Alt+0 to show this section, Tab to navigate forward, Shift+Tab key to navigate backward, Enter to access link, and Esc to reset

Press tab key to access skip links section. Press Alt+0 to access it anytime.

11 Mar 2014

A mature budget for Hong Kong

John Zhu

by John Zhu

Economist, HSBC

A mature budget for Hong Kong

The main positive contributions came from household consumption and government spending

Hong Kong’s Financial Secretary, John Tsang, made ‘competitiveness’ the theme of his 2014 budget speech. There will be no major tax hikes, but the budget surplus should shrink as capital expenditure and social welfare spending increase.

The budget surplus will fall to HKD12 billion (USD1.55 billion) for 2013/14 according to Mr Tsang, down from HKD65 billion in 2012/13, and should further fall to HKD9.1 billion in 2014/15. Government total revenue in 2014/15 is expected to fall by 4.0 per cent with total expenditure falling faster, by 5.7 per cent. However, a repayment of bonds and notes means the surplus will be lower.

But the main highlight of this year’s budget was a report on long-term fiscal planning that presented different scenarios for the budget balance using different assumptions. For instance, assuming 3 per cent growth in government spending on services such as education, social welfare and healthcare, state expenditure would grow by 7.5 per cent annually, meaning Hong Kong will run a structural deficit by 2021.

Part of the reason for the deficit is slowing growth over the long run

Part of the reason for the deficit is slowing growth over the long run. GDP grew by 2.9 per cent in 2013 compared with 1.5 per cent for 2012 and we forecast 3.7 per cent growth for 2014. The main positive contributions came from household consumption and government spending, but net exports have now been a drag on annual GDP growth for 11 consecutive quarters.

However, the ageing population and shrinking labour force are likely to slow annual trend growth to 2.8 per cent in the next 20 to 30 years, significantly below the 4.6 per cent average of the past three decades.

To align government revenue and expenditure, public spending will be held at roughly 20 per cent of GDP, said Mr Tsang, while the Inland Revenue will clamp down on tax evasion and avoidance. But over the long run, productivity growth is the only way to keep the economy growing fast enough to prevent spending outpacing revenues in our view.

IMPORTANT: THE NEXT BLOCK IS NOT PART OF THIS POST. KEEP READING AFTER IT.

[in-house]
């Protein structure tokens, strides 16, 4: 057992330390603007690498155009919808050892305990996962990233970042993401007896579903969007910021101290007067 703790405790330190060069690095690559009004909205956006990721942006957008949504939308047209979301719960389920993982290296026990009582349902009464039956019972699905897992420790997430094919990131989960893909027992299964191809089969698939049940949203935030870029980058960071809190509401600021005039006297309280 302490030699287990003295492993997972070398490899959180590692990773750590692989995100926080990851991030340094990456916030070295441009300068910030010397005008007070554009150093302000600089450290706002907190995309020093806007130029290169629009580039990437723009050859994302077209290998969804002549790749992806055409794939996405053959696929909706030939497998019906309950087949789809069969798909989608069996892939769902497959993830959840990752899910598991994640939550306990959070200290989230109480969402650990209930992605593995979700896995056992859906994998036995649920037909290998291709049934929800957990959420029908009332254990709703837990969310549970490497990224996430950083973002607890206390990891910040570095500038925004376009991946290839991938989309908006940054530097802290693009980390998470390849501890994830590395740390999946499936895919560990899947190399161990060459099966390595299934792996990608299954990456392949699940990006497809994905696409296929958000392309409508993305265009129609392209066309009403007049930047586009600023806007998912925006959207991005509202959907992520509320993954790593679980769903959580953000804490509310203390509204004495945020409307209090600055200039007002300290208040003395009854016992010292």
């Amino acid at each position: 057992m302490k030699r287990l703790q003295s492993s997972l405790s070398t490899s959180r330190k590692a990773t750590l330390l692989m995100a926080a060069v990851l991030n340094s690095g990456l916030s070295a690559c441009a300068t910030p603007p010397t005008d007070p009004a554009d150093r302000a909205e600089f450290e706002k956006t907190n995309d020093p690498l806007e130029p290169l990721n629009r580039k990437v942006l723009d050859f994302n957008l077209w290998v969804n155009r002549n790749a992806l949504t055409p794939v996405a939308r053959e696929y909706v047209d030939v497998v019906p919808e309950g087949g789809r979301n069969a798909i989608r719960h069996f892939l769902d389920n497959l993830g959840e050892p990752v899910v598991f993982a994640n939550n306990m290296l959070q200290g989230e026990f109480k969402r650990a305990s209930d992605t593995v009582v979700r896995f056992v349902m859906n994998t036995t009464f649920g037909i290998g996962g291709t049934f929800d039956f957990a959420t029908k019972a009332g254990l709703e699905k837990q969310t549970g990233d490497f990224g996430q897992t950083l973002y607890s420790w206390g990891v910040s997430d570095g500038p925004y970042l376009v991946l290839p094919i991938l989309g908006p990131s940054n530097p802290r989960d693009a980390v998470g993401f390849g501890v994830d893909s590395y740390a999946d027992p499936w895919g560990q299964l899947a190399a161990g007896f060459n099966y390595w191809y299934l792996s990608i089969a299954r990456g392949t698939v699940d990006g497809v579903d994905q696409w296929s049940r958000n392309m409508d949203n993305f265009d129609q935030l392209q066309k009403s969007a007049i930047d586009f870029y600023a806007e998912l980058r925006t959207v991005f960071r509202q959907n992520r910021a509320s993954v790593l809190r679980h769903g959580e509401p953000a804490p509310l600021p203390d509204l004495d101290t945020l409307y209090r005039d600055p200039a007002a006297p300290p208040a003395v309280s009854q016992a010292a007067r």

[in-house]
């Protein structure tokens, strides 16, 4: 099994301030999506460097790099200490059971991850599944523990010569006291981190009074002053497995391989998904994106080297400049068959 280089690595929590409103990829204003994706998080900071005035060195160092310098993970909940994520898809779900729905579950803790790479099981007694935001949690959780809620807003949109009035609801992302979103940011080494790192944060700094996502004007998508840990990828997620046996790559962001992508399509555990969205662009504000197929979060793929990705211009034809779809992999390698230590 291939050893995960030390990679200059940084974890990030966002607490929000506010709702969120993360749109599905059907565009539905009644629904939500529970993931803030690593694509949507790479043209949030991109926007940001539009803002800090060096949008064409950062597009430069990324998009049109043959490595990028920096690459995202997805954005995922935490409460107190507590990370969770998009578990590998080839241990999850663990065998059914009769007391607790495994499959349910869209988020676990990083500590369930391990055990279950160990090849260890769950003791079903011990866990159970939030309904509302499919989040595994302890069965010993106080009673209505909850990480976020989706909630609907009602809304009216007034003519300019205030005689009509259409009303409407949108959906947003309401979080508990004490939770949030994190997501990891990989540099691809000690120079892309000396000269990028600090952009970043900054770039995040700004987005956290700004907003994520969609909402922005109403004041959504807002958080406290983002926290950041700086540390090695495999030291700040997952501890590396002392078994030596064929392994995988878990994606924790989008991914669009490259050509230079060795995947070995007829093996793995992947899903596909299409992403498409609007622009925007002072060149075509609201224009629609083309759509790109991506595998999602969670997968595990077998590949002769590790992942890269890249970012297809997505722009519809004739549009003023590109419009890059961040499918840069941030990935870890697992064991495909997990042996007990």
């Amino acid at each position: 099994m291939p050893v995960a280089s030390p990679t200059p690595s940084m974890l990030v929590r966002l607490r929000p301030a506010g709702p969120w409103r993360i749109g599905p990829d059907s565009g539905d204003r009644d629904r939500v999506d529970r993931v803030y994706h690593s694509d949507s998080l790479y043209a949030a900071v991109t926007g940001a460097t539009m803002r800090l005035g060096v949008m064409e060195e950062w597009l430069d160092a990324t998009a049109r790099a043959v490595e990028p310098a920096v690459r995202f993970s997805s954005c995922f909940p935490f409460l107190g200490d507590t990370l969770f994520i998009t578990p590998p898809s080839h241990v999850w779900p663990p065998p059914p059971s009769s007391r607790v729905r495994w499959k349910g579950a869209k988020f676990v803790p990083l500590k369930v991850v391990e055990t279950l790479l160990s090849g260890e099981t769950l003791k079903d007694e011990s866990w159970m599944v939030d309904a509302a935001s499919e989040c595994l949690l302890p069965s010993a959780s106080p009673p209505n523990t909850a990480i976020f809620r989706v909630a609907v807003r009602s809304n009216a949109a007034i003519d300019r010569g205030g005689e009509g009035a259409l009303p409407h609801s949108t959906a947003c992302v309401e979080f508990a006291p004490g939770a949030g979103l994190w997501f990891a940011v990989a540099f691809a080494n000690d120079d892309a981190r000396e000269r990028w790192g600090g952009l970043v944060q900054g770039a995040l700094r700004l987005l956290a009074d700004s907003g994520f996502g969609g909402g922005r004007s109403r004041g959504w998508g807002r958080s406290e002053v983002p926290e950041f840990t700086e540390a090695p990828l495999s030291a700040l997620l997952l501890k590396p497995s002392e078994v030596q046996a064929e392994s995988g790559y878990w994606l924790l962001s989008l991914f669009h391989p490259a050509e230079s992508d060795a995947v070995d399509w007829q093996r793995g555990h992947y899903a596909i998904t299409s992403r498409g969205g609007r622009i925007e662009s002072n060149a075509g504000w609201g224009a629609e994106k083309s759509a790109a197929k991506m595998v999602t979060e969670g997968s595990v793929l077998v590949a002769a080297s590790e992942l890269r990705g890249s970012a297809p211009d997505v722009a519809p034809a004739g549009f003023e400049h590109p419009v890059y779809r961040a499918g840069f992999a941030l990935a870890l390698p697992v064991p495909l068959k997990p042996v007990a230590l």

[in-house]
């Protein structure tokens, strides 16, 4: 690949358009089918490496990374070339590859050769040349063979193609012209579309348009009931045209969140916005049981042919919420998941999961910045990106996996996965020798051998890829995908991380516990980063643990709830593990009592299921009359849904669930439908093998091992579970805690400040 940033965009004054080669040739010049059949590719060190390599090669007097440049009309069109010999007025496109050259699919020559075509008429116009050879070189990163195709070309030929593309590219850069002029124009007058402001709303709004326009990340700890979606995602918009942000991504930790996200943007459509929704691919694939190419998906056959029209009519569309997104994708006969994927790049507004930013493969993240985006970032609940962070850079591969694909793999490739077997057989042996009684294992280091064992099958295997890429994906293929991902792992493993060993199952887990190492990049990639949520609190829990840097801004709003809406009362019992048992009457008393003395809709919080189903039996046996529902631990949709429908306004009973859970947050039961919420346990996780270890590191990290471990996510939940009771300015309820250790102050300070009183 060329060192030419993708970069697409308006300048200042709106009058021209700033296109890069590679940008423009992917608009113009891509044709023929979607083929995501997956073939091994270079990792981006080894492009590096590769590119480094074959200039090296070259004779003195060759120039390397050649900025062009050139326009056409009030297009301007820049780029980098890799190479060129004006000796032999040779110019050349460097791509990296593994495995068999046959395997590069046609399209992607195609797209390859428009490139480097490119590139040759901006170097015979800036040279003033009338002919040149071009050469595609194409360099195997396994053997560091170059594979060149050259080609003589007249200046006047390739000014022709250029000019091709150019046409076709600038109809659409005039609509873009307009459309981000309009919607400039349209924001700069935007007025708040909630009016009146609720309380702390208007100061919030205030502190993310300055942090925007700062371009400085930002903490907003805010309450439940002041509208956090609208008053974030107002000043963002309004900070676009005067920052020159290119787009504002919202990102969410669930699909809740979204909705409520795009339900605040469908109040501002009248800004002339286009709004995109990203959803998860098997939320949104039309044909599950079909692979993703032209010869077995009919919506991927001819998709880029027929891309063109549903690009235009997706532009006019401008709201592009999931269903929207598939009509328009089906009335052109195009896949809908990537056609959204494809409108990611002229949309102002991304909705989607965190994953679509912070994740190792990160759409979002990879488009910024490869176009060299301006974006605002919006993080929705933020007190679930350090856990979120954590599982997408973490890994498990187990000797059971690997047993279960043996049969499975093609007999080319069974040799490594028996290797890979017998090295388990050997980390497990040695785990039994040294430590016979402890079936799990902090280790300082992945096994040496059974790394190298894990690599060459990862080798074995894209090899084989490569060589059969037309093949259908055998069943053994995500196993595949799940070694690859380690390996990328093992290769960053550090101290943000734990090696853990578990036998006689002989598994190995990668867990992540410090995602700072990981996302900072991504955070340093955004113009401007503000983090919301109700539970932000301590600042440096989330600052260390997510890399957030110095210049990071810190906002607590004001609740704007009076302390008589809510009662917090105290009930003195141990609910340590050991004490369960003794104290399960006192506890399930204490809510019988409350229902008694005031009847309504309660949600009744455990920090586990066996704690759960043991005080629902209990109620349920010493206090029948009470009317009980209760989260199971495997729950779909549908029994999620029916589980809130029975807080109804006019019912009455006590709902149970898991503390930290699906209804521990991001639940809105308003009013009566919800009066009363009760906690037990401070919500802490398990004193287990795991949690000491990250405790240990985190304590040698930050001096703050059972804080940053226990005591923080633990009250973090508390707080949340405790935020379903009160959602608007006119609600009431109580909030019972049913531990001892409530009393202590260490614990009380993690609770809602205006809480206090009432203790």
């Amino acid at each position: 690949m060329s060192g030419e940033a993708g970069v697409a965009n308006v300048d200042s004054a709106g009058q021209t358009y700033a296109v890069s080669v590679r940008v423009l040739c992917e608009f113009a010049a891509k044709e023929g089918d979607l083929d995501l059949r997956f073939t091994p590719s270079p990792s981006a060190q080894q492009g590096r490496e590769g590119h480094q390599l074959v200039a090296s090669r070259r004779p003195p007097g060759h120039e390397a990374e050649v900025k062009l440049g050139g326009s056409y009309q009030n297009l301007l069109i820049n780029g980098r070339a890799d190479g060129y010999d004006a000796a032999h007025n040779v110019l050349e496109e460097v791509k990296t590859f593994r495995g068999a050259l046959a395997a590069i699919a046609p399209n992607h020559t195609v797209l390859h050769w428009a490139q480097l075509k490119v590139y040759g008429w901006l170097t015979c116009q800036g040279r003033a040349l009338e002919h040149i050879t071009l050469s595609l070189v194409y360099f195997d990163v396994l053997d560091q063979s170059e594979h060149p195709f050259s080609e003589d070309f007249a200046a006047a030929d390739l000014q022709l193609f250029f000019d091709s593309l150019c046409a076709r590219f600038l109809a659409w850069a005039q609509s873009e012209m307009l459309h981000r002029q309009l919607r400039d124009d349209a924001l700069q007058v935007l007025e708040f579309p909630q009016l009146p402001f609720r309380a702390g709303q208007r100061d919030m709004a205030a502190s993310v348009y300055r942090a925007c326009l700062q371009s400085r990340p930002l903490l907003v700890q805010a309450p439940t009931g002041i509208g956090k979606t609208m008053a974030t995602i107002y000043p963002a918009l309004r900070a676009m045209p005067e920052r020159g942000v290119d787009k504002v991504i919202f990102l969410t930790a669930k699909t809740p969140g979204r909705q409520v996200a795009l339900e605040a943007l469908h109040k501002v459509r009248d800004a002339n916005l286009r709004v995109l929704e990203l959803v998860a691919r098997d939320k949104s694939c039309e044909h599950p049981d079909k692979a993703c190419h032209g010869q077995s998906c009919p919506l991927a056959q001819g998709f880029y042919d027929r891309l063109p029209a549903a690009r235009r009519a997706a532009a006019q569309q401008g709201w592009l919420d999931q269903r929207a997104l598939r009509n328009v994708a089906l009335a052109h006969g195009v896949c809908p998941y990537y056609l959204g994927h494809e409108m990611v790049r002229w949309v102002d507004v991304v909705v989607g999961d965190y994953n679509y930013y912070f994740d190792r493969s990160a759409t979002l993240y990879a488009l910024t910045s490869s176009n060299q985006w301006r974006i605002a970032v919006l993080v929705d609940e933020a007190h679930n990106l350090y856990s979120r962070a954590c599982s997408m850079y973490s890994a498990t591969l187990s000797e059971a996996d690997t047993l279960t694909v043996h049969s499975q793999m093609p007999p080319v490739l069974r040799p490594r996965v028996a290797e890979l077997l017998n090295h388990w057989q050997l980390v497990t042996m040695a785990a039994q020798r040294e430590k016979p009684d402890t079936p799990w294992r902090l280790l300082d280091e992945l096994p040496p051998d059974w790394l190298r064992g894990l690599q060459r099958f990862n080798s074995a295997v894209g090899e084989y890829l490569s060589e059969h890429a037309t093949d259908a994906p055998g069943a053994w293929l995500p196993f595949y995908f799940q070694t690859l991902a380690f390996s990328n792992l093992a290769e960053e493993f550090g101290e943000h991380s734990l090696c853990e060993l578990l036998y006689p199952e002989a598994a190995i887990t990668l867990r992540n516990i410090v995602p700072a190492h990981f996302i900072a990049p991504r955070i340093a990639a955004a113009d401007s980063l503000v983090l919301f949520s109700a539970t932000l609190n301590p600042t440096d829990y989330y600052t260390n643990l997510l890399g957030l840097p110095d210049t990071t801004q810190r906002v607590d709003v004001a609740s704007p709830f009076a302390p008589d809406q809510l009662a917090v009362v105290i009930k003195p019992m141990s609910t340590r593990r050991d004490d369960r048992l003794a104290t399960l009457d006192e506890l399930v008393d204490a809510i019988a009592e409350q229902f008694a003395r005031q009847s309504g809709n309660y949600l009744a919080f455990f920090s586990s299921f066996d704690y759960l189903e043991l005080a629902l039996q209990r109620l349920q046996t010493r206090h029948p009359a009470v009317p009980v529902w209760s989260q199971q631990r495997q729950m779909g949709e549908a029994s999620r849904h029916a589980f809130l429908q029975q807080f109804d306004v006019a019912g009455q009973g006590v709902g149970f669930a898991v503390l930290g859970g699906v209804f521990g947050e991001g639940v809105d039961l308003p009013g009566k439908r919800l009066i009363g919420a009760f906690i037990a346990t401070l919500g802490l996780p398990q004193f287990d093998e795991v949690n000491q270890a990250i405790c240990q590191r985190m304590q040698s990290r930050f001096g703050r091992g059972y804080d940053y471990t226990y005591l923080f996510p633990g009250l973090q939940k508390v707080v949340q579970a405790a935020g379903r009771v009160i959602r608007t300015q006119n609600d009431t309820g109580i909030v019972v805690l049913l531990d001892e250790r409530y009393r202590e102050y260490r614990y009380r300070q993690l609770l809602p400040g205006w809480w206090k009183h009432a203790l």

A number of measures to boost longer-term competitiveness were announced, including education and training with school programmes aimed at supporting the IT industry, while financial services will be helped by a waiver of stamp duty on trading exchange-traded funds and the issue of up to HKD10 billion of inflation-linked three-year bonds.

Indeed, although the budget surplus is expected to decline in the next few years, the operating surplus is actually increasing. But offsetting that is increasing deficits on the capital balance caused by higher capital expenditure. However, properly planned capital-works expenditure can help Hong Kong’s long-term potential growth.

We think even more investment should be encouraged, either through direct government investment or through tax incentives for private investment. Hong Kong has the budget surpluses and access to cheap funding to finance this and the markets can be sympathetic to countries running fiscal deficits for the right reasons.

Given that it is unlikely much can be done to stop the labour force from shrinking because of the ageing population, it is even more important to invest in productivity-boosting measures in our view. The 2014 budget was a good start, but future budgets should continue to focus on increasing potential growth.

This research was first published on 26 February 2014.

Related content

Greece: graduating from Troika  (Getty Images/Adrian Assaive)

Greece: graduating from Troika

07 Mar 2014

After six years of depression, the Greek economy is recovering. Deflation…